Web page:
The concept of home has taken on depth and dimension during this pandemic year. Whether sequestered at home—after all, there’s no place like it—or simply sticking close to it may have circumscribed our physical mobility, the past ten months have also offered us an unprecedented collective pause. In between working, learning, and sheltering at home, American citizens have had the opportunity to reflect and reset, to remember, and to revel in what makes this place—each of our individual homes and hometowns—significant, and even sacred. Just like the college students who set out for home last spring, the Johnson Collection’s current touring art exhibition, Central to Their Lives: Southern Women Artists in the Johnson Collection, has had its own homecoming. Now on view at Wofford College’s Rosalind Sallenger Richardson Center for the Arts, the presentation is in the final weeks of its homestay in Spartanburg, the fifth stop in the show’s three-year, six state itinerary.
Like the collection’s previous major exhibitions, Central to Their Lives takes William Faulkner’s admonition to heart: “Tell about the South. What’s it like there. What do they do there. Why do they live there.” Telling the story of Southern art and artists is the Johnson Collection’s core mission. By drawing attention to geographical, gender, or racial distinctions, we seek to eventually eliminate categorizations that have the capacity to marginalize rather than magnify. To put it plainly, great art by women connected to the South is great American art.
While the serendipity of the Central to Their Lives exhibition being on tour and coming home to Spartanburg during this “Year of the Woman”—including the centennial of women winning the right to vote and the election of the first female vice-president of the United States—the Johnson Collection’s commitment to women artists long precedes the current vogue. Since the collection’s inception in 2002, our leader, Susu Johnson, has prioritized the acquisition of objects created by female artists. As the collection grew, both in size and scope, a formal study of women artists was not merely intuitive, but insistent.
In Central to Their Lives, viewers are introduced to—or perhaps become better acquainted with—forty-eight remarkable women artists who were active throughout the South between the late nineteenth and mid-twentieth centuries. On Wofford’s walls and in the pages of Central’s companion publication (available at Hub City Bookshop), the audience is invited to learn more about the particularly complex challenges these artists confronted in a traditionally conservative region during a period in which women’s social, cultural, and political roles were being redefined.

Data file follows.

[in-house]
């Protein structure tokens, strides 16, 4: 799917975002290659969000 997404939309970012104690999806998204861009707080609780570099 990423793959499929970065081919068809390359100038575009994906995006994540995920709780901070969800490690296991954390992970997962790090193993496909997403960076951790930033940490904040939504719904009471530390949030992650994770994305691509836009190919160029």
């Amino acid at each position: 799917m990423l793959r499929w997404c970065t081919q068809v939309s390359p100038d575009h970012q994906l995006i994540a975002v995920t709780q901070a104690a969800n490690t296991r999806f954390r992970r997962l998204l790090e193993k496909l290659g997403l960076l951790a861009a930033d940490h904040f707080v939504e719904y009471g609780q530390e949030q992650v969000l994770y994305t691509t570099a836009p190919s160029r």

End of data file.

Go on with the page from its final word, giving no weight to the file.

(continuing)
For a handful of the artists represented in Central, the installation on Wofford’s campus represents a return to their actual hometown. Women who were instrumental in shaping this community’s cultural landscape take center stage at the Richardson Family Art Museum. Spartanburg native Margaret Moffett Law studied with the renowned Impressionist William Merritt Chase in New York before coming home to serve as the first superintendent of art for the city’s school system. Along with her cousin and fellow featured artist, Josephine Sibley Couper, Law founded the Spartanburg Arts and Crafts Club in 1907, which led to eventual establishment of the Spartanburg Art Museum. Helen DuPré Moseley literally grew up at Wofford, where her father was a professor. Around the time of her retirement as Spartanburg’s first female postmaster, Moseley, then sixty years old, began to execute oil paintings populated by her signature “creatures,” surreal figures that combine animal forms with human characteristics. Like Moseley, Blondelle Malone attended Converse College before leaving to travel the world and being hailed in the national press as “the garden artist of America.” Visitors to Converse’s Twichell Auditorium will recognize Malone’s talent for transcribing nature in the similarities between the large paintings that hang in the concert hall’s stairway and the small landscape featured in Central to Their Lives.
A product of nearby Asheville, North Carolina, author Thomas Wolfe believed that “you can’t go home again.” With Central to Their Lives’ return to its place of origin, the Johnson Collection begs to differ. Please take advantage of the extended hours offered by the Richardson Center for the Arts early next month. Beginning Tuesday, December 1st and running through Friday, December 18th, the galleries will be open Tuesdays through Fridays from 1pm to 5pm. Admission is free, but reservations are required 24 hours before a visit and should be made by calling 864-597-4940 or emailing firstname.lastname@example.org. Masks are required.
Lynne Blackman is the director of communications for the Johnson Collection. The Johnson Collection has been hailed by the Magazine Antiques for its work illuminating the rich history and diverse cultures of the American South. With holdings that offer an extensive survey of artistic activity from the late eighteenth century to the present day, the collection advances interest in the dynamic role that the art of the South plays in the larger context of American art and contributes to the canon of art historical study. Located in Spartanburg, South Carolina, the Johnson Collection is a recipient of the the South Carolina Governor’s Award for the Arts, South Carolina's highest honor in the field